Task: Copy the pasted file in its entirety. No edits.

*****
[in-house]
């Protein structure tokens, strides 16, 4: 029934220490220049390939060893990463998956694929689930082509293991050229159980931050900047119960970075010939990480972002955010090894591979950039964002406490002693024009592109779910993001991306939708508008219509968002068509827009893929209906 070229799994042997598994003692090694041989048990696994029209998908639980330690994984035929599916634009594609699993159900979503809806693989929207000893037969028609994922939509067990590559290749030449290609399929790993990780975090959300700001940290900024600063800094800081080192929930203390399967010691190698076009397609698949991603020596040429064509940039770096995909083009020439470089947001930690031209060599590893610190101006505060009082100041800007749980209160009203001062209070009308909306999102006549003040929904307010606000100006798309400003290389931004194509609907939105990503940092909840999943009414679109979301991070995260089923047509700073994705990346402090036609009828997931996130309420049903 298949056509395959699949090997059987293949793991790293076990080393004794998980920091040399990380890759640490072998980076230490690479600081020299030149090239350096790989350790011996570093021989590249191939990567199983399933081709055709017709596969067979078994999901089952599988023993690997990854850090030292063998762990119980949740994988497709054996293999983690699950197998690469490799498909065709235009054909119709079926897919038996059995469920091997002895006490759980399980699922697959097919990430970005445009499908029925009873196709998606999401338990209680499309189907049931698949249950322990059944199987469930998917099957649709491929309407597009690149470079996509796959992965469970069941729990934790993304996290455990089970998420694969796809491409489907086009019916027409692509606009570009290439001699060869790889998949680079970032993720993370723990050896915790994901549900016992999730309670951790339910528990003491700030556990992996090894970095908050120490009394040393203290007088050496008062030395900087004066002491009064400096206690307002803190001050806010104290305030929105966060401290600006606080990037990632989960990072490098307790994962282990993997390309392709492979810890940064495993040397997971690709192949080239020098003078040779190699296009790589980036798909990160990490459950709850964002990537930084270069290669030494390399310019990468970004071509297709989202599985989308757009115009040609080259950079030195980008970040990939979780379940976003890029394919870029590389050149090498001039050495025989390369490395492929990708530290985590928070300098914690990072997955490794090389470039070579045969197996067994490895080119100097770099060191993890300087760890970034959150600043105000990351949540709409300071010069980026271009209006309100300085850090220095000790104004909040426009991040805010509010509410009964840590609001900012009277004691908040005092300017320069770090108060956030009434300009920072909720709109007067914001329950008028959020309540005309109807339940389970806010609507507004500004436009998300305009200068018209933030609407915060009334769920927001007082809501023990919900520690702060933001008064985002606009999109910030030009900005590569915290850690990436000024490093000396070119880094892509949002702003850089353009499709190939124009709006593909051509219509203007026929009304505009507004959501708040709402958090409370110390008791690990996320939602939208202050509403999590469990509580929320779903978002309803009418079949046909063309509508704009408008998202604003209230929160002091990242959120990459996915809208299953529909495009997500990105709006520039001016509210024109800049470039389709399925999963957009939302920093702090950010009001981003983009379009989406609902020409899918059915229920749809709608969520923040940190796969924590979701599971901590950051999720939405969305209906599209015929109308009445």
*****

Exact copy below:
[in-house]
């Protein structure tokens, strides 16, 4: 029934220490220049390939060893990463998956694929689930082509293991050229159980931050900047119960970075010939990480972002955010090894591979950039964002406490002693024009592109779910993001991306939708508008219509968002068509827009893929209906 070229799994042997598994003692090694041989048990696994029209998908639980330690994984035929599916634009594609699993159900979503809806693989929207000893037969028609994922939509067990590559290749030449290609399929790993990780975090959300700001940290900024600063800094800081080192929930203390399967010691190698076009397609698949991603020596040429064509940039770096995909083009020439470089947001930690031209060599590893610190101006505060009082100041800007749980209160009203001062209070009308909306999102006549003040929904307010606000100006798309400003290389931004194509609907939105990503940092909840999943009414679109979301991070995260089923047509700073994705990346402090036609009828997931996130309420049903 298949056509395959699949090997059987293949793991790293076990080393004794998980920091040399990380890759640490072998980076230490690479600081020299030149090239350096790989350790011996570093021989590249191939990567199983399933081709055709017709596969067979078994999901089952599988023993690997990854850090030292063998762990119980949740994988497709054996293999983690699950197998690469490799498909065709235009054909119709079926897919038996059995469920091997002895006490759980399980699922697959097919990430970005445009499908029925009873196709998606999401338990209680499309189907049931698949249950322990059944199987469930998917099957649709491929309407597009690149470079996509796959992965469970069941729990934790993304996290455990089970998420694969796809491409489907086009019916027409692509606009570009290439001699060869790889998949680079970032993720993370723990050896915790994901549900016992999730309670951790339910528990003491700030556990992996090894970095908050120490009394040393203290007088050496008062030395900087004066002491009064400096206690307002803190001050806010104290305030929105966060401290600006606080990037990632989960990072490098307790994962282990993997390309392709492979810890940064495993040397997971690709192949080239020098003078040779190699296009790589980036798909990160990490459950709850964002990537930084270069290669030494390399310019990468970004071509297709989202599985989308757009115009040609080259950079030195980008970040990939979780379940976003890029394919870029590389050149090498001039050495025989390369490395492929990708530290985590928070300098914690990072997955490794090389470039070579045969197996067994490895080119100097770099060191993890300087760890970034959150600043105000990351949540709409300071010069980026271009209006309100300085850090220095000790104004909040426009991040805010509010509410009964840590609001900012009277004691908040005092300017320069770090108060956030009434300009920072909720709109007067914001329950008028959020309540005309109807339940389970806010609507507004500004436009998300305009200068018209933030609407915060009334769920927001007082809501023990919900520690702060933001008064985002606009999109910030030009900005590569915290850690990436000024490093000396070119880094892509949002702003850089353009499709190939124009709006593909051509219509203007026929009304505009507004959501708040709402958090409370110390008791690990996320939602939208202050509403999590469990509580929320779903978002309803009418079949046909063309509508704009408008998202604003209230929160002091990242959120990459996915809208299953529909495009997500990105709006520039001016509210024109800049470039389709399925999963957009939302920093702090950010009001981003983009379009989406609902020409899918059915229920749809709608969520923040940190796969924590979701599971901590950051999720939405969305209906599209015929109308009445």